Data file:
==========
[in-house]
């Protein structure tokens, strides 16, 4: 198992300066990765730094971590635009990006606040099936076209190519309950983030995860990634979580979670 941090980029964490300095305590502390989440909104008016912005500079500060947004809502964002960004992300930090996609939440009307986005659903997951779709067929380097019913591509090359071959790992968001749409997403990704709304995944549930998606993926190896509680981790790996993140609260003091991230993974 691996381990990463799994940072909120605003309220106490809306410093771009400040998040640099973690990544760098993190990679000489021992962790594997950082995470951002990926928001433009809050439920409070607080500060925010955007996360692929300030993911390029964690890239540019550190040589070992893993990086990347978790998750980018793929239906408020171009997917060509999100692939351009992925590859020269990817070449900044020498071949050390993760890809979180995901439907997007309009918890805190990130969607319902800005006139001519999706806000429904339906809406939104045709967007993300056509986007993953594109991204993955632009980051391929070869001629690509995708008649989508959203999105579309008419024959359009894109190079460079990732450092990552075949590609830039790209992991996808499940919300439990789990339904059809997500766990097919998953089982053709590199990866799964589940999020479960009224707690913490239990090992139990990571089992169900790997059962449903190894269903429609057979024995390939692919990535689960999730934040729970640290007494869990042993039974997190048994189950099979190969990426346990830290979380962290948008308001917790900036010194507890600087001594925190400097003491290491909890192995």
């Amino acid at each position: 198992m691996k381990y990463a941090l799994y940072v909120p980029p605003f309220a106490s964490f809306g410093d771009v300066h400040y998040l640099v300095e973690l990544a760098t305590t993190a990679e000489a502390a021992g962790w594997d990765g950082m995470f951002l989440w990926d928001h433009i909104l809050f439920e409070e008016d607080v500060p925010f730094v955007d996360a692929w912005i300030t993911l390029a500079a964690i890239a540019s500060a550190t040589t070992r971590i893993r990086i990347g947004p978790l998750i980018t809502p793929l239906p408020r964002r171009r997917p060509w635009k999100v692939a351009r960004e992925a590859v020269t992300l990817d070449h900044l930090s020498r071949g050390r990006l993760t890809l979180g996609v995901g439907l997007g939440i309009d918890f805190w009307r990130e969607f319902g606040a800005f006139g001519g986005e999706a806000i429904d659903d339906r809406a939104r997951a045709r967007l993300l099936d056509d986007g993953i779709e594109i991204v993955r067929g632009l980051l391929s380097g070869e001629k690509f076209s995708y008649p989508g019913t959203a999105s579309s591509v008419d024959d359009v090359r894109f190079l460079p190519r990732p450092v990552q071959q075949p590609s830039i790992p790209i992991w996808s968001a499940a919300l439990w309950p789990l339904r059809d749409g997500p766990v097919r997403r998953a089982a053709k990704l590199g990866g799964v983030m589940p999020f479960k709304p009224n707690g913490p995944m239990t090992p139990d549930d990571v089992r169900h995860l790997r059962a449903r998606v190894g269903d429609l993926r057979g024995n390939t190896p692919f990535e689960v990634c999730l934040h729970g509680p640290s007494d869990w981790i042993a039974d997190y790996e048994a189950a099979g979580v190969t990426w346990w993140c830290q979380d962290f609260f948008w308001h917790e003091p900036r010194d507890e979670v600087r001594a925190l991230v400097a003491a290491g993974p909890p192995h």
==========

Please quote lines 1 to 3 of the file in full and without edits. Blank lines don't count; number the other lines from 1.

[in-house]
């Protein structure tokens, strides 16, 4: 198992300066990765730094971590635009990006606040099936076209190519309950983030995860990634979580979670 941090980029964490300095305590502390989440909104008016912005500079500060947004809502964002960004992300930090996609939440009307986005659903997951779709067929380097019913591509090359071959790992968001749409997403990704709304995944549930998606993926190896509680981790790996993140609260003091991230993974 691996381990990463799994940072909120605003309220106490809306410093771009400040998040640099973690990544760098993190990679000489021992962790594997950082995470951002990926928001433009809050439920409070607080500060925010955007996360692929300030993911390029964690890239540019550190040589070992893993990086990347978790998750980018793929239906408020171009997917060509999100692939351009992925590859020269990817070449900044020498071949050390993760890809979180995901439907997007309009918890805190990130969607319902800005006139001519999706806000429904339906809406939104045709967007993300056509986007993953594109991204993955632009980051391929070869001629690509995708008649989508959203999105579309008419024959359009894109190079460079990732450092990552075949590609830039790209992991996808499940919300439990789990339904059809997500766990097919998953089982053709590199990866799964589940999020479960009224707690913490239990090992139990990571089992169900790997059962449903190894269903429609057979024995390939692919990535689960999730934040729970640290007494869990042993039974997190048994189950099979190969990426346990830290979380962290948008308001917790900036010194507890600087001594925190400097003491290491909890192995």
């Amino acid at each position: 198992m691996k381990y990463a941090l799994y940072v909120p980029p605003f309220a106490s964490f809306g410093d771009v300066h400040y998040l640099v300095e973690l990544a760098t305590t993190a990679e000489a502390a021992g962790w594997d990765g950082m995470f951002l989440w990926d928001h433009i909104l809050f439920e409070e008016d607080v500060p925010f730094v955007d996360a692929w912005i300030t993911l390029a500079a964690i890239a540019s500060a550190t040589t070992r971590i893993r990086i990347g947004p978790l998750i980018t809502p793929l239906p408020r964002r171009r997917p060509w635009k999100v692939a351009r960004e992925a590859v020269t992300l990817d070449h900044l930090s020498r071949g050390r990006l993760t890809l979180g996609v995901g439907l997007g939440i309009d918890f805190w009307r990130e969607f319902g606040a800005f006139g001519g986005e999706a806000i429904d659903d339906r809406a939104r997951a045709r967007l993300l099936d056509d986007g993953i779709e594109i991204v993955r067929g632009l980051l391929s380097g070869e001629k690509f076209s995708y008649p989508g019913t959203a999105s579309s591509v008419d024959d359009v090359r894109f190079l460079p190519r990732p450092v990552q071959q075949p590609s830039i790992p790209i992991w996808s968001a499940a919300l439990w309950p789990l339904r059809d749409g997500p766990v097919r997403r998953a089982a053709k990704l590199g990866g799964v983030m589940p999020f479960k709304p009224n707690g913490p995944m239990t090992p139990d549930d990571v089992r169900h995860l790997r059962a449903r998606v190894g269903d429609l993926r057979g024995n390939t190896p692919f990535e689960v990634c999730l934040h729970g509680p640290s007494d869990w981790i042993a039974d997190y790996e048994a189950a099979g979580v190969t990426w346990w993140c830290q979380d962290f609260f948008w308001h917790e003091p900036r010194d507890e979670v600087r001594a925190l991230v400097a003491a290491g993974p909890p192995h």